Entrepreneurship is a term that’s become something of a buzzword in the 21st century. It seems everywhere you look, people are identifying themselves as entrepreneurs. But what is an entrepreneur? How might entrepreneurship be applied to a music career? Is it needed? I asked these very questions in my research on entrepreneurship instruction in college jazz programs and its impact on graduates’ careers. Here’s what I discovered.
The term entrepreneur originated in 1734 to “describe a person who bears the risk of profit or loss” (Moreland, 2006, p.4). More recently in 2003, the National Commission on Entrepreneurship (NCE) defined entrepreneurship as “the process of uncovering and developing an opportunity to create value through innovation” and noted that “we are living in an ‘Entrepreneurial Age’” (p. 4).
In NCE’s definition of entrepreneurship, innovation is a key term. For example, the late Steve Jobs, founder and CEO of Apple, is thought of as a classic entrepreneur, because of his technological innovations— iMac, iPod, iPhone, iPad, etc. Similarly, musical entrepreneurs may be defined by the innovative products they develop for the instrument marketplace. In this light, Rey Sanchez, the founder of the Music Entrepreneurship program at the University of Miami and one of my research participants, said, “We’re talking… the Hartley Peaveys or the Bob Taylors. People that have a vision create companies that do things beyond themselves and survive them. That’s actually a true entrepreneur.”
Entrepreneurship, however, as applied to developing a career in music can take on a slightly different meaning. Rey said this:
“[W]hen you talk about entrepreneurship, that’s almost the wrong word to use...I like something like ‘entrepreneurialism... for musicians.’ It's about the entrepreneur’s mindset, because in truth, an entrepreneur creates something bigger than themselves… In the case of musicians... that does happen sometimes, but it's really mostly a career that's built around what they do. That's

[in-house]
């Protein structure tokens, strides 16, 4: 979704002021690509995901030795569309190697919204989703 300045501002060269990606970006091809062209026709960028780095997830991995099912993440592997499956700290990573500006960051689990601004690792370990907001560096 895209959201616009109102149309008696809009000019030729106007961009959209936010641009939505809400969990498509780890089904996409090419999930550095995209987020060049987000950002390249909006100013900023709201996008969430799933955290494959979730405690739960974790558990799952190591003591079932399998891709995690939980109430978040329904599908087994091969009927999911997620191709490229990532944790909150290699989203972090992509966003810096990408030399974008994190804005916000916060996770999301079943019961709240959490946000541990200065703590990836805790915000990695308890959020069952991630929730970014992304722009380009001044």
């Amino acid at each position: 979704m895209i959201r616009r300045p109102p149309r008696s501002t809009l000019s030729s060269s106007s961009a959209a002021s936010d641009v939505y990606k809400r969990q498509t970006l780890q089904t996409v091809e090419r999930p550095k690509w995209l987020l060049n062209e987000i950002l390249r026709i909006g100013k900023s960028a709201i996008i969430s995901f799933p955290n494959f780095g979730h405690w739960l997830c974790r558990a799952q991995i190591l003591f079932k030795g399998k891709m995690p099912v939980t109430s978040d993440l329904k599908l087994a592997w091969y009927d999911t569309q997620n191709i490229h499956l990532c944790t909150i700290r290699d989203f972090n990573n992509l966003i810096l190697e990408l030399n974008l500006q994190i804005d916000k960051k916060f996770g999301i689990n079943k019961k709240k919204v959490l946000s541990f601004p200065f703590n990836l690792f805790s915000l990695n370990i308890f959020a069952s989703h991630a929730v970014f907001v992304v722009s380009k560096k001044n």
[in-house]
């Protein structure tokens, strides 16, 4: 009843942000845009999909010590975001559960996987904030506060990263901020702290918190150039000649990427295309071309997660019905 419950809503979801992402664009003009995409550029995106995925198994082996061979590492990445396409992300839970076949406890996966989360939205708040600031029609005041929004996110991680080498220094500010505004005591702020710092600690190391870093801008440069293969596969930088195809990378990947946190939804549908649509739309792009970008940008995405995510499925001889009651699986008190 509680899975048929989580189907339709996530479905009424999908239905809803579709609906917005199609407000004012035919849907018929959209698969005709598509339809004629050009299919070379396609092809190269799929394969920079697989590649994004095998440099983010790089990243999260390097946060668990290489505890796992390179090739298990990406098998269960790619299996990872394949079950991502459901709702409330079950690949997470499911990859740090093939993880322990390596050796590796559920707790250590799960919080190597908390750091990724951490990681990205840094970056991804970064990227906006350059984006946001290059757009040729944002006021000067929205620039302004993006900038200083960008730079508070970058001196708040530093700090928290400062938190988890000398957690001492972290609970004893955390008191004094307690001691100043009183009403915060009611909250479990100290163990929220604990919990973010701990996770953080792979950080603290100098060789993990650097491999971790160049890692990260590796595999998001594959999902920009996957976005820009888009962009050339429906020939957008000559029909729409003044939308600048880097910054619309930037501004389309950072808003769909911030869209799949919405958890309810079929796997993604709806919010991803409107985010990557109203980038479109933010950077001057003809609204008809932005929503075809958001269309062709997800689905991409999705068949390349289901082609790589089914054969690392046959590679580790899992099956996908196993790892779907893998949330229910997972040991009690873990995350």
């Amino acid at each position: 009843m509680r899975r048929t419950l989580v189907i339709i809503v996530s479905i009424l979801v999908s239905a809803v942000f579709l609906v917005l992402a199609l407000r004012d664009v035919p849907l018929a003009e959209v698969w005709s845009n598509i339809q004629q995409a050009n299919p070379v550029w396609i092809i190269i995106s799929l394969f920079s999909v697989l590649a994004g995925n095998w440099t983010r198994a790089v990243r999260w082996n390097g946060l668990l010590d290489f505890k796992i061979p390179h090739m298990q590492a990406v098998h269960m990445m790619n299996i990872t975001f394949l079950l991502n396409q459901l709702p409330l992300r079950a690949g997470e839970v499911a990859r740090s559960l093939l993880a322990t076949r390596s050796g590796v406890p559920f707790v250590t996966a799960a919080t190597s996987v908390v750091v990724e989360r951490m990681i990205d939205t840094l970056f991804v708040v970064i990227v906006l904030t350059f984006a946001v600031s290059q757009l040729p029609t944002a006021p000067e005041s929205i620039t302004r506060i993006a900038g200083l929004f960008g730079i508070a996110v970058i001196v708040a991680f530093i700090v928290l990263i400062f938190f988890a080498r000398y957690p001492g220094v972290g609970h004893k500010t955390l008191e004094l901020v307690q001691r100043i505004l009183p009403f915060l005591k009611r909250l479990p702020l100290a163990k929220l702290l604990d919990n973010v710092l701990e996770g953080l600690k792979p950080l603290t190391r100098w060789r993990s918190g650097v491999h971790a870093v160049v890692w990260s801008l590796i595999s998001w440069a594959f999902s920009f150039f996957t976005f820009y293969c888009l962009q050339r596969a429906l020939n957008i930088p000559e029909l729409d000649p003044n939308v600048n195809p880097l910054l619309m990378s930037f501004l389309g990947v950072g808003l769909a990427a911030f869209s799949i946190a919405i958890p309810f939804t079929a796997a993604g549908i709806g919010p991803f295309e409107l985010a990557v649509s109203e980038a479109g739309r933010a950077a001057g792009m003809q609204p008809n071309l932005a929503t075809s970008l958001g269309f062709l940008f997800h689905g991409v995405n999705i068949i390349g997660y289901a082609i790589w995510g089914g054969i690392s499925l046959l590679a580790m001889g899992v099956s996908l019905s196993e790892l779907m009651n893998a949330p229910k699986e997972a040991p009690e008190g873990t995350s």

not actually entrepreneurship. That’s applying entrepreneurship principles to their own career development.”
But an entrepreneur does not create something out of nothing— new ideas do not materialize in a vacuum. Rather, they tend to evolve from existing ideas. In music, this can include products and services, for example, an innovative way a teacher organizes her private lesson studio or a team of educators creating a non-profit community music academy in an underprivileged area.
At the same time, the term “entrepreneurship” seems to be interchangeable with “business.” Yet the two terms are not necessarily synonymous. For instance, in my research, entrepreneurship was found to be more a subset of business: business may encompass the hard or tangible skills— emails, phone calls, accounting, and the like; whereas entrepreneurship may emphasize the soft or intangible skills— interpersonal communication, networking, image, and so on.
Entrepreneurship courses, programs, and degrees are springing up at colleges and universities across the country. Their general objective is to instruct students to conceive of themselves as a self-proprietorship and to acquire the corresponding skills. For instance, this statement on New England Conservatory's Entrepreneurial Musicianship program website sums up what entrepreneurship instruction is all about: